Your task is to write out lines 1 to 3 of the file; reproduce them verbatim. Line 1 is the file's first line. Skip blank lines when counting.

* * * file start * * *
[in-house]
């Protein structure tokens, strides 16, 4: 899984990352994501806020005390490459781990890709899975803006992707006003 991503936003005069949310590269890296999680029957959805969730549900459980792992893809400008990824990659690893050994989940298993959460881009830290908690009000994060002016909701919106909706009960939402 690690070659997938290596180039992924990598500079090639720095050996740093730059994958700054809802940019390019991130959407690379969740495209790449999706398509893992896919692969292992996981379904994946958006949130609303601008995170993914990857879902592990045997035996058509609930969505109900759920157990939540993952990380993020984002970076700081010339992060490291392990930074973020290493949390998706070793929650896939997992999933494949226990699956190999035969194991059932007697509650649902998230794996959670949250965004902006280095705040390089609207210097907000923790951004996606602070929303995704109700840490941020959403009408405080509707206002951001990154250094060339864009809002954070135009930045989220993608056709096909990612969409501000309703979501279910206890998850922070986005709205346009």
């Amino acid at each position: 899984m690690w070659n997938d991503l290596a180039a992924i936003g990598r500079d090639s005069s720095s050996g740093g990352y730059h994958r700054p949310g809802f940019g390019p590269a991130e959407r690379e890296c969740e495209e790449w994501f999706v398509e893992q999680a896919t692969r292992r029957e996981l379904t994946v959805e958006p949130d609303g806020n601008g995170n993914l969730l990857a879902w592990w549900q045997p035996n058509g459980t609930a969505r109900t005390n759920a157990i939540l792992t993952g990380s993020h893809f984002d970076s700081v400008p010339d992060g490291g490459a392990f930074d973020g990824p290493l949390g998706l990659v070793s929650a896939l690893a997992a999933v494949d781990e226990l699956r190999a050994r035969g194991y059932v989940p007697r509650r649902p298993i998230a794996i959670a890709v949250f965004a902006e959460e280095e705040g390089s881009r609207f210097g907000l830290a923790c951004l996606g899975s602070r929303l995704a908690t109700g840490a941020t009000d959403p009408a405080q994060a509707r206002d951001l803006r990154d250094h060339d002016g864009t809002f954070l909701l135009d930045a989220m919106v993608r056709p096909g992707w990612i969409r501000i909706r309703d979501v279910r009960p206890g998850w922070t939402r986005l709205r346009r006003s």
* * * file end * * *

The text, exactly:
[in-house]
């Protein structure tokens, strides 16, 4: 899984990352994501806020005390490459781990890709899975803006992707006003 991503936003005069949310590269890296999680029957959805969730549900459980792992893809400008990824990659690893050994989940298993959460881009830290908690009000994060002016909701919106909706009960939402 690690070659997938290596180039992924990598500079090639720095050996740093730059994958700054809802940019390019991130959407690379969740495209790449999706398509893992896919692969292992996981379904994946958006949130609303601008995170993914990857879902592990045997035996058509609930969505109900759920157990939540993952990380993020984002970076700081010339992060490291392990930074973020290493949390998706070793929650896939997992999933494949226990699956190999035969194991059932007697509650649902998230794996959670949250965004902006280095705040390089609207210097907000923790951004996606602070929303995704109700840490941020959403009408405080509707206002951001990154250094060339864009809002954070135009930045989220993608056709096909990612969409501000309703979501279910206890998850922070986005709205346009």
């Amino acid at each position: 899984m690690w070659n997938d991503l290596a180039a992924i936003g990598r500079d090639s005069s720095s050996g740093g990352y730059h994958r700054p949310g809802f940019g390019p590269a991130e959407r690379e890296c969740e495209e790449w994501f999706v398509e893992q999680a896919t692969r292992r029957e996981l379904t994946v959805e958006p949130d609303g806020n601008g995170n993914l969730l990857a879902w592990w549900q045997p035996n058509g459980t609930a969505r109900t005390n759920a157990i939540l792992t993952g990380s993020h893809f984002d970076s700081v400008p010339d992060g490291g490459a392990f930074d973020g990824p290493l949390g998706l990659v070793s929650a896939l690893a997992a999933v494949d781990e226990l699956r190999a050994r035969g194991y059932v989940p007697r509650r649902p298993i998230a794996i959670a890709v949250f965004a902006e959460e280095e705040g390089s881009r609207f210097g907000l830290a923790c951004l996606g899975s602070r929303l995704a908690t109700g840490a941020t009000d959403p009408a405080q994060a509707r206002d951001l803006r990154d250094h060339d002016g864009t809002f954070l909701l135009d930045a989220m919106v993608r056709p096909g992707w990612i969409r501000i909706r309703d979501v279910r009960p206890g998850w922070t939402r986005l709205r346009r006003s």